Weekend Update: Jaguar Event an Unprecedented Hit

Posted by:
Date: Saturday, August 24th, 2002, 09:10
Category: Archive


Apple has succeeded in doing something Microsoft always dreamed of, but never pulled off: making an operating system an event.

How many people showed up last night at Apple’s flagship store in Soho, NYC? According to employees: “a lot.” How many is that exactly? “Uh, a lot. We stopped counting.” Another employee: “We expected, like, a hundred people for this thing!” Not only was the spacious two-story store packed, with the Apple Theater completely mobbed, but hundreds lined up in two lines, each line stretching down the block, around the corner, and several blocks uptown. A Friday night and New York’s trendiest nightclubs couldn’t compete.

”People are saying there’s a celebrity at the front of the line,” said art history doctoral candidate Bragan Thomas. (If someone can explain to me how out of a random group of New Yorkers I ran into three separate art history doctoral candidates, all traveling separately, I’d appreciate it.) It wasn’t hope of a David Bowie demo, though, that inspired people: most were satisfied to wait even if all that was at the end of the line was a freshly-boxed copy of Jaguar. “We did a scan search,” said Thomas, “and everybody’s waiting for Jaguar.”

”What are you in line for?” a number of onlookers asked the crowd. “A new operating system for Apple” would come the response. The confused onlooker would stumble away, stunned. “We’re nerds.” But, even given Mac loyalty, why were people willing to wait in line for an hour to and hour and a half to buy an OS, particularly with other stores nearby that had the same freebies, the same price, and no line? Many said they wanted to get in the Apple Store: the glitzy two-story store glowed at night with an atmosphere worlds away from the normal mall / Banana Republic vibe of Apple’s suburban locations. People were excited to see the glass staircase — strangely, including people who already had been there. It seems the store itself became the perfect set for the drama of . . . well, Apple itself.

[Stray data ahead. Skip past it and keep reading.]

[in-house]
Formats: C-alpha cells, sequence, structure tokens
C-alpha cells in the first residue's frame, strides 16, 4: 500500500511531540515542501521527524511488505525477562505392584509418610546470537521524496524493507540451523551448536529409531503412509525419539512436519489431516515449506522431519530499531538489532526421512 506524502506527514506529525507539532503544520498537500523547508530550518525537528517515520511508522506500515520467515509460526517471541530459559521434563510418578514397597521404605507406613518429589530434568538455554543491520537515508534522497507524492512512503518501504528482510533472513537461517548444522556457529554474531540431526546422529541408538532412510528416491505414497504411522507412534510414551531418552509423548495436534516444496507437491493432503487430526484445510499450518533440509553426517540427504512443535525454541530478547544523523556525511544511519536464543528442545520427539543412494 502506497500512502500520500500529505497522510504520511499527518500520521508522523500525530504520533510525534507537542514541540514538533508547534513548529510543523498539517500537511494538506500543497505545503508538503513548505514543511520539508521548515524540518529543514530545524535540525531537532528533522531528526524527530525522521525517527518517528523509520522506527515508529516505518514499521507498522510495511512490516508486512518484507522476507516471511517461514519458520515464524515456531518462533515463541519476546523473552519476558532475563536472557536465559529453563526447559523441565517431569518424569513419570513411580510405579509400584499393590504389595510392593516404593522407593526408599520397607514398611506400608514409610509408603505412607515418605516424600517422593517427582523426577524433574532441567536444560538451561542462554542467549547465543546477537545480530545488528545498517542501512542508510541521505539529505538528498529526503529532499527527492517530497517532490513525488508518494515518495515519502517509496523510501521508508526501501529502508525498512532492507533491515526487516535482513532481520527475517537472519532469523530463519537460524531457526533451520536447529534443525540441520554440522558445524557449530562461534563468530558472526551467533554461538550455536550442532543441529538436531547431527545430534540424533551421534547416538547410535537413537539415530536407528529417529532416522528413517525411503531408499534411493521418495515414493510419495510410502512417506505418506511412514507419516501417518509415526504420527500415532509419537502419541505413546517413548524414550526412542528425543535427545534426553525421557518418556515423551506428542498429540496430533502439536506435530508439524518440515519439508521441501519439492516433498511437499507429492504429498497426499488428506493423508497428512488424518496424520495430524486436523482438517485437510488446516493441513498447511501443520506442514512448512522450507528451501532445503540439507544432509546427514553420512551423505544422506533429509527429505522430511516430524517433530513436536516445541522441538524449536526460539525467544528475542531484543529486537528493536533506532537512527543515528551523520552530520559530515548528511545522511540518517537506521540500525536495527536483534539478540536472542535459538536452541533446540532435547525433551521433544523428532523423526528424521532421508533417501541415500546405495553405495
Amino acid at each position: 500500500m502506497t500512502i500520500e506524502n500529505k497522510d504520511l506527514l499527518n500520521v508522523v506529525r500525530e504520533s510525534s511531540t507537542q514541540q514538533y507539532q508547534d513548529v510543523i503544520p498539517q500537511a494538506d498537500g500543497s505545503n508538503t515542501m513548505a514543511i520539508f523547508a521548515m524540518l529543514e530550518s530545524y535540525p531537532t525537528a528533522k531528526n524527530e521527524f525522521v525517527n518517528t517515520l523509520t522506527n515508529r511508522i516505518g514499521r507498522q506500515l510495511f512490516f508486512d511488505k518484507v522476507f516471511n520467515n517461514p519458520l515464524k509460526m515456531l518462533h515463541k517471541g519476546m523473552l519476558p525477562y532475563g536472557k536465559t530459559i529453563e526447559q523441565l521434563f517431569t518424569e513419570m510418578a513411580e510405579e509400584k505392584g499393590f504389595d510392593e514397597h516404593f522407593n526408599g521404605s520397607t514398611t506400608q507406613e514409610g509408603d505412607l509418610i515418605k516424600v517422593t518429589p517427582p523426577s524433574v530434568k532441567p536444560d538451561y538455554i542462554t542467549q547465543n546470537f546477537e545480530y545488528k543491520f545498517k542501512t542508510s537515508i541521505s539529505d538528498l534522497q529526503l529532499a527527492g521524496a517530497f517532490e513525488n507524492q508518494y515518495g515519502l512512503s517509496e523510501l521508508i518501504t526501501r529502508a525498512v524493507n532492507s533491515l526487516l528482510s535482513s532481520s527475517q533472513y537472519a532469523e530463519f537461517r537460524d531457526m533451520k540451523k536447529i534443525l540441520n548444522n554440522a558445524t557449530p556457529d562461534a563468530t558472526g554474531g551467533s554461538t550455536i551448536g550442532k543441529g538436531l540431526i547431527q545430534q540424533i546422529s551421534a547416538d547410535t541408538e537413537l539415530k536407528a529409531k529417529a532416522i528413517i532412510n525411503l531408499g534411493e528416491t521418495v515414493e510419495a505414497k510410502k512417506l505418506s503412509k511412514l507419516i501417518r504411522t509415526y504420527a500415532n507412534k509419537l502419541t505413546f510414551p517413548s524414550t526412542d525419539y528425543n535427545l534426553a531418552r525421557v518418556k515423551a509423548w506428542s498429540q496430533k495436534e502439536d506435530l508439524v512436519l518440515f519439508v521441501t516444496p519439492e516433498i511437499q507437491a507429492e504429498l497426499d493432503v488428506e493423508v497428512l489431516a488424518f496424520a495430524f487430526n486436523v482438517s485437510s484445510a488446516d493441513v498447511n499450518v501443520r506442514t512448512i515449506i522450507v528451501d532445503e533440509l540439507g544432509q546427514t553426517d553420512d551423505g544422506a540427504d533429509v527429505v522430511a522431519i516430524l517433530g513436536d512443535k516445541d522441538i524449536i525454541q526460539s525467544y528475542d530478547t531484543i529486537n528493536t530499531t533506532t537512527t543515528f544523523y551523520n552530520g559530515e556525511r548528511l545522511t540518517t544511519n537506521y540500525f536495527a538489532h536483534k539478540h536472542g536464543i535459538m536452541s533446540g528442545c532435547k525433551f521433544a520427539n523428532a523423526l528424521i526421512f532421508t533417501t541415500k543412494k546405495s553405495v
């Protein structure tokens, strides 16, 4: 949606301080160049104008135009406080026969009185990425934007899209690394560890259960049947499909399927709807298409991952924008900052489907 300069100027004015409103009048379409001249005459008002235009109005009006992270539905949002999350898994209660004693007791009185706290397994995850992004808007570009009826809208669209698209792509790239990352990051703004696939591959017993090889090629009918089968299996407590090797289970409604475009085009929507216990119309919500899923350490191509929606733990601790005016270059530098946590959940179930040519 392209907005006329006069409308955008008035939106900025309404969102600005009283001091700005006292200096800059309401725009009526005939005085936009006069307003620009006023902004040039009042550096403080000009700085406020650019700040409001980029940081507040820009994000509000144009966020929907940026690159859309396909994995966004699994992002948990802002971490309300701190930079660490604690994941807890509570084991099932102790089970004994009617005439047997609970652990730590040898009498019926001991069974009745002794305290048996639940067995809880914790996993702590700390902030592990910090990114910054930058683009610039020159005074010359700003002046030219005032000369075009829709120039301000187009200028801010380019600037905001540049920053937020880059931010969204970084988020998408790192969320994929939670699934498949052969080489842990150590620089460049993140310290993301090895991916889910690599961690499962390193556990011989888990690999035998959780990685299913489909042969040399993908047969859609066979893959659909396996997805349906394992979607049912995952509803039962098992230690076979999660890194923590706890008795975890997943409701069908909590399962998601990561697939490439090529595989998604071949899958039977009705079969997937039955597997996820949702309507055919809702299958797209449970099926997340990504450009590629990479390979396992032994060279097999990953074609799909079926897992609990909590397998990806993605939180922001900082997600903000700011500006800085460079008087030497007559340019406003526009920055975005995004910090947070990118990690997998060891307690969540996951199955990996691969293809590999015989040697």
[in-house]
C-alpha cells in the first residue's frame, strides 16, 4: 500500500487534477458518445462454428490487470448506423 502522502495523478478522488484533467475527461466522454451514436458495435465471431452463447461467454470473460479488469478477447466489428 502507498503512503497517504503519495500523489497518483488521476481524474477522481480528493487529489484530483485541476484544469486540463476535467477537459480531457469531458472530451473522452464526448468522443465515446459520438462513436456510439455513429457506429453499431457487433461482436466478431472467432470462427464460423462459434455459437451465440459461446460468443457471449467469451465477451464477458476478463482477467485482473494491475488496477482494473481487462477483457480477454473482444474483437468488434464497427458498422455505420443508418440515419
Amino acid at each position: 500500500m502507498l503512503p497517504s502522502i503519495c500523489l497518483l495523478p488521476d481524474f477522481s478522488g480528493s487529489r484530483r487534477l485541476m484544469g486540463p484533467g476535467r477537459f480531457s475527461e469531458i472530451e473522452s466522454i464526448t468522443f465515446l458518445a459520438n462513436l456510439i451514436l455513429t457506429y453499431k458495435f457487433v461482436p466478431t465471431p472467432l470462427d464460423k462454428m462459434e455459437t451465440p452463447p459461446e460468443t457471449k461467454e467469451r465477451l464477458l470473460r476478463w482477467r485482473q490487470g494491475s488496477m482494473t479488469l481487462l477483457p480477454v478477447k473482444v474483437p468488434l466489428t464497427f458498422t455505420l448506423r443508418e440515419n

And of course, that’s what’s ingenious about how Apple made this an event. Was there hype leading up to the event? Not much; most people came by word of mouth (a number mentioned seeing the parties listed here on the PowerPage!). Was there a celebrity appearance? No. Wild decorations? Save some nice Jaguar banners and Jaguar prints on the floor, not much. Freebies? Um, t-shirts, only if you buy X. A drawing for a digital hub giveaway — with horrible odds of winning, of course. Celebrity appearances? DJs? Free food? No, no, and no. The event, strangely enough, was the computer itself — people came to play with the Macs, to SEE the operating system.

And that’s what’s amazing about last night. Microsoft hires the Stones, gets girls on roller skates racing around football stadiums trying to get crowds to yell “Microsoft rocks!” , and most of it fails to work. Yet Apple, a quarter century after the Apple II, still manages to embody everything that’s cool about computers. This was not just hardened Mac geeks in the crowd: many were simply devoted computer USERS. And yes, a few people came celebrating the Jaguar theme: faux fir-print clothes, even Jaguar hair made some scattered appearances. And many were indeed PC users, dying to buy something truly cool, a machine they would love, and many of them walked out with PowerBooks and G4 towers, taking advantage of 10% discounts.

For all of our legitimate criticisms of Apple lately, like poorly-performing towers, at least Apple gets that people using machines to do amazing things is still the center of what the computer revolution is about. And, in the midst of economic uncertainty in a neighborhood literally under attack less than a year ago, thousands gathered to witness nothing more than technology, still improving, still letting people do more, still getting . . . cooler.

Coming soon: photos of the event (feel free to send your own photos to me, and of course, in-depth coverage of how 10.2 actually performs.

Recent Posts

Comments are closed.